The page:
Disorderly conduct is a criminal charge that, depending on the jurisdiction, can include a broad range of different actions. Focused primarily on behavior that disturbs the peace, offends public morality, or undermines public safety, the offense typically includes being drunk in public; public urination; using loud, threatening or obscene language; or loitering in prohibited areas.
Similarly, the offense in Washington, D.C. takes a number of forms. For example, it is illegal:
- to urinate or to defecate in public except in a urinal or toilet;
- to intentionally or recklessly put someone else in reasonable fear of person or property;
- to incite or provoke violence in a public area;
- to direct abusive or offensive language at another person in a public area in a manner likely to provoke retaliation or violence;
- to engage in loud, threatening or abusive language, or disruptive conduct, with the intent of impeding or disturbing the orderly conduct of a lawful public gathering;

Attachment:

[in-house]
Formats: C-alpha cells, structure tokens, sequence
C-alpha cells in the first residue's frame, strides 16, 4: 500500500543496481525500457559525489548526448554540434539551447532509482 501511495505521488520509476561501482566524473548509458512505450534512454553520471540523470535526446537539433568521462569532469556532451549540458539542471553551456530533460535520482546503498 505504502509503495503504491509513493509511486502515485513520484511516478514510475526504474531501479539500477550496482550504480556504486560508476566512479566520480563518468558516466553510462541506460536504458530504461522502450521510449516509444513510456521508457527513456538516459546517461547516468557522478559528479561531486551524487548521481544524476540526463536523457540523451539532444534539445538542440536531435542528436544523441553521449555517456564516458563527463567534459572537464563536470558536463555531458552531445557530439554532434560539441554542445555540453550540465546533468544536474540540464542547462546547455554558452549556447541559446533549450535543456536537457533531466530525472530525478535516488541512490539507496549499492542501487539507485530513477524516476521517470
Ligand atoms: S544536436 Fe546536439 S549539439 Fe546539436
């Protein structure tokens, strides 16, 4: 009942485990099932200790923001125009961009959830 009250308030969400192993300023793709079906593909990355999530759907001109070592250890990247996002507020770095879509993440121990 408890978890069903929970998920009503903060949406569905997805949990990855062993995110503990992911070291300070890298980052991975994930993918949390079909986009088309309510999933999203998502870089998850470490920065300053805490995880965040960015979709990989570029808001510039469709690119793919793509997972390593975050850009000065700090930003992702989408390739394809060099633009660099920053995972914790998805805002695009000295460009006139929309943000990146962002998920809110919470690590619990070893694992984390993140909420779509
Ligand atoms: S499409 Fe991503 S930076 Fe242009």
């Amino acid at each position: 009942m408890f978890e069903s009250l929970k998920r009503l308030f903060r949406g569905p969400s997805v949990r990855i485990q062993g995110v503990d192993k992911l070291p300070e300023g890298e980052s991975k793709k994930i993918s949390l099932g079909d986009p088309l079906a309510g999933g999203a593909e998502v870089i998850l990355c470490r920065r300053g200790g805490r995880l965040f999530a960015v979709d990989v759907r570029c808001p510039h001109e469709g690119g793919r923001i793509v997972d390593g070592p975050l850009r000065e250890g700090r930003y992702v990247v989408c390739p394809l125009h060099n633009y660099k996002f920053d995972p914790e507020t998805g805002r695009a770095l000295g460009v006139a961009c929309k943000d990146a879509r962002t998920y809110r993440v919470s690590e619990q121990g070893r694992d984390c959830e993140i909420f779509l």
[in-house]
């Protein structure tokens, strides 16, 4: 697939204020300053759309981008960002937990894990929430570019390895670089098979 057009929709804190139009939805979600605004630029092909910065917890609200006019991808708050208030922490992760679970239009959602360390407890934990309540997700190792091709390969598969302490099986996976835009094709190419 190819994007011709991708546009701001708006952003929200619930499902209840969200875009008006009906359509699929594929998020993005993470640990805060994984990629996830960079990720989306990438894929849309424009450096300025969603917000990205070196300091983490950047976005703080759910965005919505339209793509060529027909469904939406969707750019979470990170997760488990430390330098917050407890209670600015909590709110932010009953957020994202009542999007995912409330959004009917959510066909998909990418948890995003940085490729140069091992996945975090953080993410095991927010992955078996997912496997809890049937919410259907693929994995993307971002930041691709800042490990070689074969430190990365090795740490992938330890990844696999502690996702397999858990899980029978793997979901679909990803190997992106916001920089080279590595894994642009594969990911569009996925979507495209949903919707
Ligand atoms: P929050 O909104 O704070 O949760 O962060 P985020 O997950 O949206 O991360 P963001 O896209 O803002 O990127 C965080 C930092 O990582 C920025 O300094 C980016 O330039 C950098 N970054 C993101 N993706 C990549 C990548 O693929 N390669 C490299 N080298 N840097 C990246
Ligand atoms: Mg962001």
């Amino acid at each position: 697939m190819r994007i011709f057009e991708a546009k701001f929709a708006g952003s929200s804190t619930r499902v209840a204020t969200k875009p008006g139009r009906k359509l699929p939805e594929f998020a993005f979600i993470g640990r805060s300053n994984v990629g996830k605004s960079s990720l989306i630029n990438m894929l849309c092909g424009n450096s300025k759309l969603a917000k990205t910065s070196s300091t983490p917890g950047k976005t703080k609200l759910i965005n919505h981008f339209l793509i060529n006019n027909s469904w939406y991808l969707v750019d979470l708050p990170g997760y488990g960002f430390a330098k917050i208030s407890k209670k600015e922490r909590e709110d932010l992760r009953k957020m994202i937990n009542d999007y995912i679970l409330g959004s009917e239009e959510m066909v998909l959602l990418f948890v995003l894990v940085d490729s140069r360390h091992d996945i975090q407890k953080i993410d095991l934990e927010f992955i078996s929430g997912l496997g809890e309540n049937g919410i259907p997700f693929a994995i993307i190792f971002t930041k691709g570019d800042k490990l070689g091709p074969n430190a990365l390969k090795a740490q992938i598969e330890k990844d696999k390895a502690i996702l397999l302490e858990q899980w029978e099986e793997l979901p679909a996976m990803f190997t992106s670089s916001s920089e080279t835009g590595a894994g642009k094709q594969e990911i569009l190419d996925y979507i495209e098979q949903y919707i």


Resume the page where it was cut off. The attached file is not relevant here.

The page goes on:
- to make unreasonably loud noise between 10:00 pm and 7:00 am that is likely to annoy or disturb others;
- to stealthily look into a window or other opening of a dwelling under circumstances in which an occupant would have a reasonable expectation of privacy;
- to unnecessarily jostle or crowd another person or to place a hand near another person’s handbag, pocketbook, or wallet. D.C. Criminal Code § 22-1321.
Although the penalty for violating this statute is a $500 fine and up to 90 days of imprisonment, first-time offenders should be eligible for some type of diversion program, including a “post-and-forfeit” arrangement or a deferred prosecution agreement.
Please contact Jamison Koehler at 202-549-2374 or email@example.com if you have been charged with disorderly conduct. Mr. Koehler has extensive experience representing clients in precisely this type of case.